Oxfam teams in Brazil, Ghana, Guatemala, India, and Malawi engaged Behind the Brands companies and other stakeholders on innovative efforts toward responsible commodity production. Teams also monitored companies’ progress implementing their commitments.

Establishing better food sector governance.

Oxfam engaged with investors on risks in their portfolios related to women, land, and climate in agricultural supply chains. Oxfam also encouraged multi-stakeholder initiatives to more meaningfully engage with workers and communities and strengthen their social criteria.


SHINING A SPOTLIGHT: A critical assessment of food and beverage companies' delivery of sustainability commitments

Have companies taken meaningful steps to implement their Behind the Brands commitments? Oxfam’s report finds that:

  • While companies have taken action at the global level, progress stalls in translating those approaches to countries and through supply chains.
  • There are positive examples and innovations happening in key sourcing countries. Particularly promising are implementation efforts that are locally owned and involve engagement between multinational and national companies, civil society, labor unions, and governments.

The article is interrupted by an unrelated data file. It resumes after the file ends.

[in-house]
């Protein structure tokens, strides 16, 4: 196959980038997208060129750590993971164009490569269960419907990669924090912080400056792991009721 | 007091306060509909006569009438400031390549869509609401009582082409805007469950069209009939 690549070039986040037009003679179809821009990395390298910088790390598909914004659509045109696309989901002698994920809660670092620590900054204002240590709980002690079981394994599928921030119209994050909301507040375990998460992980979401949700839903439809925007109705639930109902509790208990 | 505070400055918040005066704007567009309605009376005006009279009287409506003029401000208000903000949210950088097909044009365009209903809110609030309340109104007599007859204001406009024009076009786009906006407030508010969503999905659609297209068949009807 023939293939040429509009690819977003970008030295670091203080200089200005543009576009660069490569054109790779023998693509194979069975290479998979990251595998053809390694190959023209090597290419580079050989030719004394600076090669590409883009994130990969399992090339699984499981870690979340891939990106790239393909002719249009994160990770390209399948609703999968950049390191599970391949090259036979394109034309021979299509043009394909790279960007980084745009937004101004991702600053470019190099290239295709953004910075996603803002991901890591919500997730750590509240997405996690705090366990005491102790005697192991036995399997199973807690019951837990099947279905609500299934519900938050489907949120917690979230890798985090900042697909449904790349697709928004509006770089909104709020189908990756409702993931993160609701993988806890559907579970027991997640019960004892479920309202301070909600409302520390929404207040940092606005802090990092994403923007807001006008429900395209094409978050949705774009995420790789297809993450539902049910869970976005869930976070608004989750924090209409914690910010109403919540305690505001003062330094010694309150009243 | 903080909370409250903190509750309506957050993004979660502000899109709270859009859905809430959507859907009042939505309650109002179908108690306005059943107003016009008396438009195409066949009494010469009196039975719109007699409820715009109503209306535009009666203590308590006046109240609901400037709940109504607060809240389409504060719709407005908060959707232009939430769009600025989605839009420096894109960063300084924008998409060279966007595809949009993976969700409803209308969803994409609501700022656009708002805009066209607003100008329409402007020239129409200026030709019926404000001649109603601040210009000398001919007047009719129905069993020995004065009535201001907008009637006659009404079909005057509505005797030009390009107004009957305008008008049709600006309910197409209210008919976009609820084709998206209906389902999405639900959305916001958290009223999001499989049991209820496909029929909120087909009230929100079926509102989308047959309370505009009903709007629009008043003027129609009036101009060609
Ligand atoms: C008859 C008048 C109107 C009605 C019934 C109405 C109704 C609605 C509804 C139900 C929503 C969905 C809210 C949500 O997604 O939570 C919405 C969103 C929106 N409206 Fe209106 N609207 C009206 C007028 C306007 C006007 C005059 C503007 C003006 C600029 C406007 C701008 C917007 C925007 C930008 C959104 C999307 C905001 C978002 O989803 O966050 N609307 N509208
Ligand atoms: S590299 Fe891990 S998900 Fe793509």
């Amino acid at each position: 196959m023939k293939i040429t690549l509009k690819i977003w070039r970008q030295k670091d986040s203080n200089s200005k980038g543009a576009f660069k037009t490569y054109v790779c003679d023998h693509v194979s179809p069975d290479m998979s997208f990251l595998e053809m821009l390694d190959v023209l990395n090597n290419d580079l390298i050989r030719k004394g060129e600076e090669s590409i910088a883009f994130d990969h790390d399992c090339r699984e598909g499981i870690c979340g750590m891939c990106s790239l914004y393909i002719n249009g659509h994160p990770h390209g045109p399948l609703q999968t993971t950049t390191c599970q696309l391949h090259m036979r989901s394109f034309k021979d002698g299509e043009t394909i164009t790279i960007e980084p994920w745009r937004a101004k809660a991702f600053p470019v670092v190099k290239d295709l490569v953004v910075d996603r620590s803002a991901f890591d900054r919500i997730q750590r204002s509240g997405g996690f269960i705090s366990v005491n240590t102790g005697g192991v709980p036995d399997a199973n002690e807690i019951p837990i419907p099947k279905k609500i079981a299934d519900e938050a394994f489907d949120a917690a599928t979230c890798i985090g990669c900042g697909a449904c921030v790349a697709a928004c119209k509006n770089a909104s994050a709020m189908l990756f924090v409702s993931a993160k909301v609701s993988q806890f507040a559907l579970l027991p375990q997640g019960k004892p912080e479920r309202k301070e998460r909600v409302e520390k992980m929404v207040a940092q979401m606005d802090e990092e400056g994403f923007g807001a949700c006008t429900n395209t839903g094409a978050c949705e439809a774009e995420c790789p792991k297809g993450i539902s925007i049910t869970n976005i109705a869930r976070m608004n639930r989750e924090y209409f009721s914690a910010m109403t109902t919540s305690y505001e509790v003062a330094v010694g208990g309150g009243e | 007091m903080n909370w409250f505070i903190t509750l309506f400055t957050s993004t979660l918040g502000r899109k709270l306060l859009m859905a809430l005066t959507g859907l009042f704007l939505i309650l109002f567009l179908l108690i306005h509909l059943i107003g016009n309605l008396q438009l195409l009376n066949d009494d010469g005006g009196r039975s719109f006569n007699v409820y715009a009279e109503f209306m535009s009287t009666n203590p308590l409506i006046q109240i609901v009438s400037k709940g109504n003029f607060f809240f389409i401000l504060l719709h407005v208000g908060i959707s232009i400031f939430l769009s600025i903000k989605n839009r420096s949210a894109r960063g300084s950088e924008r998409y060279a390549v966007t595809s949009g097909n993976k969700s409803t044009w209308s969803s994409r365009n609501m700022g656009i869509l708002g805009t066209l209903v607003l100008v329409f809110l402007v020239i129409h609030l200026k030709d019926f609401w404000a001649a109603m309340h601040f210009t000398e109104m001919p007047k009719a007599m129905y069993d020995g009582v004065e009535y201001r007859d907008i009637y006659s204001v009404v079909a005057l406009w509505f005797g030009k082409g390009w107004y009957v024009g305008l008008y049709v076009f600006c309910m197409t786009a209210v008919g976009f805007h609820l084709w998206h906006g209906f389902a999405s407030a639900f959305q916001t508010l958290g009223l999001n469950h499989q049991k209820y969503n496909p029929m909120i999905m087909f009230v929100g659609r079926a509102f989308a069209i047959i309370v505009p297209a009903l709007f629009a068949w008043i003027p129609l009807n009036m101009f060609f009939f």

• But key blockages must be addressed – including providing the right incentives, disclosing suppliers, and getting suppliers to take up the agenda – to create change at scale.

To assess companies’ progress, Oxfam commissioned four external evaluations that take an in-depth look at implementation efforts on:

  • Gender equality in cocoa value chains, assessing the completion and quality of the companies’ gender assessments and the resulting action plans.
  • The UN Women’s Empowerment Principles, assessing the extent to which companies that have signed on to the WEPs are taking action to foster gender equality and women’s economic inclusion.